You must file your lawsuit in the proper Maryland county. When your case is based on a claim that the defendant negligently caused you harm (most PI cases are), you can file your lawsuit in the county where:

A corporation can be sued in the Maryland county where it has its principal business office. When the corporation doesn't have a principal place of business in Maryland, you can sue in the Maryland county where you live.

How to File

You begin a Maryland PI lawsuit by filing a complaint with the court. (Md. R. Civ. Proc. 2-101(a) (2023).) Your complaint must be accompanied by an "information report," which provides basic information about the case. (Md. R. Civ. Proc. 2-111(a)(1) (2023).)

In separately numbered paragraphs, (Md. R. Civ. Proc. 2-303(a) (2023)), your complaint should describe:

  • the parties involved in the case
  • when, where, and how your injuries happened
  • your injuries
  • what the defendant did wrong to cause your injuries, and
  • the relief (usually money damages) you want the court to award you.

If you're asking the court to award you damages of $75,000 or less, you should specify the amount of damages you want. But if you're asking for more than $75,000 in damages, your complaint should say only that you want the court to award in excess of $75,000. (Md. R. Civ. Proc. 2-305 (2023).)

Once you've filed your complaint, you'll need to see that the complaint, the information report, and a summons (an order commanding the defendant to appear and defend the case) are "served" on—meaning formally delivered to—each defendant. Generally speaking, in Maryland there are three ways to serve papers:

  • by certified mail
  • by the sheriff, or
  • by a private process server.

(Md. R. Civ. Proc. 2-121(a), Md. R. Civ. Proc. 2-123 (2023).)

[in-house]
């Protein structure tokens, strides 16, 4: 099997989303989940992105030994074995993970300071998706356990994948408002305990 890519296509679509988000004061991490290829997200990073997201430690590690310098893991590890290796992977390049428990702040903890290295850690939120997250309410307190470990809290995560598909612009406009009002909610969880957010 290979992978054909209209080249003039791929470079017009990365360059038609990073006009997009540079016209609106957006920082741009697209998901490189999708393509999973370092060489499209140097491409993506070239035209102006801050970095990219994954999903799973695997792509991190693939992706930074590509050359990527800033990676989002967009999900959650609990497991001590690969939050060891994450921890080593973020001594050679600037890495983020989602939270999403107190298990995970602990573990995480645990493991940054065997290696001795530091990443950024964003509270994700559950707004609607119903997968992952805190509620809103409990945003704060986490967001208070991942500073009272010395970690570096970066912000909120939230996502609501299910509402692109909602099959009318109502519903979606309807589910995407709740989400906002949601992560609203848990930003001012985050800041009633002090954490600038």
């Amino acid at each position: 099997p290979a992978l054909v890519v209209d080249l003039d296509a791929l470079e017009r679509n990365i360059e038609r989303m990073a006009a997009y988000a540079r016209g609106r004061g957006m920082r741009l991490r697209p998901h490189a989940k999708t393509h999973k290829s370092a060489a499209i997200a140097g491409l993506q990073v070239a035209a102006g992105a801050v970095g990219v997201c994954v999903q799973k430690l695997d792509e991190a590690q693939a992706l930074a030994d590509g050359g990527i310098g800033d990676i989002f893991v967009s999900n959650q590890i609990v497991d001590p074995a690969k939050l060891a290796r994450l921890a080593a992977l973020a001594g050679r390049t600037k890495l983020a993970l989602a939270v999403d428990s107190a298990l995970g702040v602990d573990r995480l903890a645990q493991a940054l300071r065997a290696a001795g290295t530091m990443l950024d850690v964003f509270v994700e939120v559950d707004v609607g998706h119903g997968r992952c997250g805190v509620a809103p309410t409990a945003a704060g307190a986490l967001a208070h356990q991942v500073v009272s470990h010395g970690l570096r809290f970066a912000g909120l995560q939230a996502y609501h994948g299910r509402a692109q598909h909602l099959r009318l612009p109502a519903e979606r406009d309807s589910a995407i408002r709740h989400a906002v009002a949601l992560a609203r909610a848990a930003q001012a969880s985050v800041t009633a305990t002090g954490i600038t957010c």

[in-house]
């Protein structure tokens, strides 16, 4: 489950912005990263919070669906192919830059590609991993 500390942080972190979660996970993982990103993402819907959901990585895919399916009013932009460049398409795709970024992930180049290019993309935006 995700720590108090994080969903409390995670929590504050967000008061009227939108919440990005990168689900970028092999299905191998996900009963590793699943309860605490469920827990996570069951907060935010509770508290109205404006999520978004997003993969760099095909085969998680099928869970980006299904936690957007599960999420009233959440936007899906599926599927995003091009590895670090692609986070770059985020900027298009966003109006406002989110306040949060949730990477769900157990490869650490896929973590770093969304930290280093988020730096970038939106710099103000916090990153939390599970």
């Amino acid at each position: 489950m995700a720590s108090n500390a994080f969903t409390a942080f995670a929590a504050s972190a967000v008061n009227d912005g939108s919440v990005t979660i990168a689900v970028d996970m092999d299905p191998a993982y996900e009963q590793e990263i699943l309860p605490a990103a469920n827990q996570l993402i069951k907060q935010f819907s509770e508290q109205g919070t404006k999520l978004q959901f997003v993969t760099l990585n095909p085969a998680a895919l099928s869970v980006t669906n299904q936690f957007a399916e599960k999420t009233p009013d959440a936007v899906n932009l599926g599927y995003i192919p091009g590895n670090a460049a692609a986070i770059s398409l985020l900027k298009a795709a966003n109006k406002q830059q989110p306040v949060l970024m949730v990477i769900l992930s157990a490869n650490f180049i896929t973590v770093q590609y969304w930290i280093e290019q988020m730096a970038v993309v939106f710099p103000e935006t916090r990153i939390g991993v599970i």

Depending on the kind of PI case you're filing and who you're suing, there may be special pleading or service requirements that apply to your case. Check with an experienced Maryland attorney for advice tailored to your needs.

Maryland Limits Damages in Personal Injury Cases

Maryland is one of several states that has enacted limits, or "caps," on damages in personal injury cases. Unlike some states, which only limit damages in specific kinds of cases, Maryland has capped damages across the board, in all PI cases.

In most cases, Maryland law caps only noneconomic damages, meaning those for injuries like pain and suffering, emotional distress, disability, disfigurement, and more. In medical malpractice cases, special rules might apply to claims for medical expenses or lost wages.

Caps in Medical Malpractice Cases

Under Md. Code Cts. & Jud. Proc., § 3-2A-09 (2024), noneconomic damages for medical malpractice injuries arising on or after January 1, 2023, are capped at:

  • $875,000 for malpractice claims that don't result in wrongful death, and
  • $1,093,750 for malpractice claims resulting in wrongful death.

The cap for injuries not causing death increases by $15,000 each January 1. The cap for wrongful death injuries is equal to 125% of the non-wrongful death cap.

All Other PI Cases

The cap statute for all other PI cases is Md. Code Cts. & Jud. Proc., § 11-108 (2024). For injuries not causing wrongful death that occur on or after October 1, 2022, but before October 1, 2023, noneconomic damages are capped at $920,000. If the injury results in wrongful death, the cap is 150% of the cap for non-wrongful death injuries, or $1,380,000.

Finally, the cap is the sum of the previous two caps, or $2,300,000, when:

  • the injuries result in wrongful death, and
  • there's also a survival action brought on behalf of the wrongful death victim.

The non-wrongful death cap increases by $15,000 each October 1, which increases the other two caps, too.

Get Help With Your Maryland Personal Injury Case

We've covered some of Maryland's basic PI laws and rules, but if you're thinking about a claim or a lawsuit, there's much more you should know. Unless your claim is exceptionally straightforward—say, a simple rear-end car accident case with no dispute over liability and only minor injuries—your best chance for a fair result will come from having an experienced Maryland personal injury lawyer on your side.

If you're ready to move forward with your case, here's how to find an attorney near you.

Make the Most of Your Claim
Get the compensation you deserve.
We've helped 285 clients find attorneys today.
There was a problem with the submission. Please refresh the page and try again
Full Name is required
Email is required
Please enter a valid Email
Phone Number is required
Please enter a valid Phone Number
Zip Code is required
Please add a valid Zip Code
Please enter a valid Case Description
Description is required

How It Works

  1. Briefly tell us about your case
  2. Provide your contact information
  3. Choose attorneys to contact you